Painted Turtles at Risk from Mine near Nelson

 

This summer people driving by Grohman Narrows Provincial Park just outside of Nelson witnessed for the first time what looked like orange sludge in the pond, unusually low water levels, and hardly any turtles resting on the log compared to years before (only 1 or 2 turtles instead of 10 or more).  You can see it for yourself in the photo above.

Western painted turtles, a federally listed species at risk, may be at risk within this protected area due to industrial activity on the property next door. The owner of the property has applied for a mining permit and it looks like he has already started work that is contaminating the water that flows directly into the pond where the turtles live and lay their eggs. Among other industrial activity on this site, this same person is involved in the recent decision to cut down trees within a Heron nesting site on Granite Point Golf Course, ignoring multiple pieces of legislation that protect the bird.

This mining application does not meet the provincial criteria for an environmental assessment. However, according to the office of the Ministry of Energy, Mines and Low Carbon Innovation, this mining proposal has been referred to BC Parks and other departments and their review is currently ongoing.

Public comments are being accepted on this application up to November 5th. Right now the public needs to provide comments on why this mine application, adjacent to a provincial park set up to protect a federally listed species at risk right outside of Nelson, should be declined. If enough comments are received by the Chief Permitting Officer by the November 5th deadline there will be a community meeting.

Write your email today to oppose this mining application. Here are the details to write your email:

Deadline for public comment: November 5th, 2021

 

Send to:

Attn: Chief Permitting Officer.   

Ministry of Energy, Mines and Low Carbon Innovation

mmd-cranbrook@gov.bc.ca

CC: Ramona Faust       

Director for Area E

Regional District of Central Kootenay

RFaust@rdck.bc.ca

CC: Honorable George Heyman 

Minister of Environment and Climate Change Strategy

ENV.minister@gov.bc.ca

 

Further Action you can take!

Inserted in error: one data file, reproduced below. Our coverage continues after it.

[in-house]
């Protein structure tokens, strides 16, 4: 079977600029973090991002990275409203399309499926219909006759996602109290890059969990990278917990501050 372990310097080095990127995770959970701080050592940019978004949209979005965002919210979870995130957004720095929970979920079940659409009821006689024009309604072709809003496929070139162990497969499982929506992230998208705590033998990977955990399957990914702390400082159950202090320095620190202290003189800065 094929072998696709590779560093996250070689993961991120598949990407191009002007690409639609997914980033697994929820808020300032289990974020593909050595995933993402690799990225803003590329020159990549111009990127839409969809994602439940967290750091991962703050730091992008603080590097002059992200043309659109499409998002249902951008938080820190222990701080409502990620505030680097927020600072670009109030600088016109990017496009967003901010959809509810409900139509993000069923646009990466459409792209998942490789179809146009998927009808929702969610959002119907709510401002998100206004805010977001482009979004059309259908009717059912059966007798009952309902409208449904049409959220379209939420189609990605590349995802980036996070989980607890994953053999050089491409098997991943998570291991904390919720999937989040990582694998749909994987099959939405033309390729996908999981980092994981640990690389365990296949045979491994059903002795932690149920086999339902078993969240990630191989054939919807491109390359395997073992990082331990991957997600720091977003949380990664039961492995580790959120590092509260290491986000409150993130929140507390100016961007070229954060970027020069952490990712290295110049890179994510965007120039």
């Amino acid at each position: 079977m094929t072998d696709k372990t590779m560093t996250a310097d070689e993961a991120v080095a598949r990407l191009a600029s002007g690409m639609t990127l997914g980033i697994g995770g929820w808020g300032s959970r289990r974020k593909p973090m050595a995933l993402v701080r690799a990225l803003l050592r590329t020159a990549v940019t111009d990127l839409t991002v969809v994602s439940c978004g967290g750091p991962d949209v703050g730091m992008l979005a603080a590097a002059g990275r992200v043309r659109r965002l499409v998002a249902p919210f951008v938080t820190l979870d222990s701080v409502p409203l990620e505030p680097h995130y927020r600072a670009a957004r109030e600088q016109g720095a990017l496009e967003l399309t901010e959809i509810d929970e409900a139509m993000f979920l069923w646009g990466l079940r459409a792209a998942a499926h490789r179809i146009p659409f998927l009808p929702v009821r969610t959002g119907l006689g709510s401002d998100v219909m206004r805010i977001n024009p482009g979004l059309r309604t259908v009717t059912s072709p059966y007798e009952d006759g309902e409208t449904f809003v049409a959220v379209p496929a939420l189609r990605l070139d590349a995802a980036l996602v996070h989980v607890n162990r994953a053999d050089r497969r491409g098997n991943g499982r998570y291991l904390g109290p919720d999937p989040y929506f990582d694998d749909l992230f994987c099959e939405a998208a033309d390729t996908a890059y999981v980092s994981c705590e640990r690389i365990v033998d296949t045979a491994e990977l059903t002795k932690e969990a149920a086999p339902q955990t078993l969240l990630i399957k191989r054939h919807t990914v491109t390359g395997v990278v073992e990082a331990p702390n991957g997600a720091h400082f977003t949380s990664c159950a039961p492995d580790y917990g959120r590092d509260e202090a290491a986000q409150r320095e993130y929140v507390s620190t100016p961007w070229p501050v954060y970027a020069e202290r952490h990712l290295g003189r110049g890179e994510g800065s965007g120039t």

Report a human-wildlife conflict using this form and include some points from below:                  https://www2.gov.bc.ca/gov/content/environment/natural-resource-stewardship/natural-resource-law-enforcement/report-natural-resource-violations

 

Points to pick from to include in your email:

  • You are writing about the Grohman Quarry, mine number 1630736
  • Tell them where you live (city) and your name.
  • Tell them why you care about protecting Grohman Narrows Provincial Park and/or the turtles. Why does it matter to you personally?
  • Grohman Narrows Provincial Park is home to federally listed species at risk western painted turtles, and they lay their eggs within a few hundred meters of this wetland.
  • Turtles are at high risk of roadkill, which in turn is directly linked to traffic right beside the wetland on the highway. Heavy truck traffic would increase with a mine development.
  • The mine permit area immediately upslope of the park has already been significantly active by vegetation clearing, heavy equipment use to re-contour large tracts of land, movement of massive boulders into semi truck-sized piles, coupled with soil compaction, erosion, changes to local drainage patterns (directly upslope and feeding the Grohman wetland), and increased invasive weeds.
  • Cumulative impacts include the expansive Grohman “mini” storage facility, industrial production, sawmill, road, industrial light pollution, etc.
  • The proponent has a track record of not applying due mitigations for Species at Risk and their critical habitats at Grohman Mini Storage facility. As a Granite Golf Course Board member tasked with overseeing recent logging there, he directed loggers to impact a great blue heron nesting site, despite being forewarned in writing by various FLNRORD staff of the need for year-round protection and buffer area.
  • There is a lack of land use planning in Area E where this mine is proposed. Land use planning could help determine how the mine operates therefore potentially minimizing environmental effects. However, it is not up to the RDCK to approve or decline the mining application – this is determined by the Province.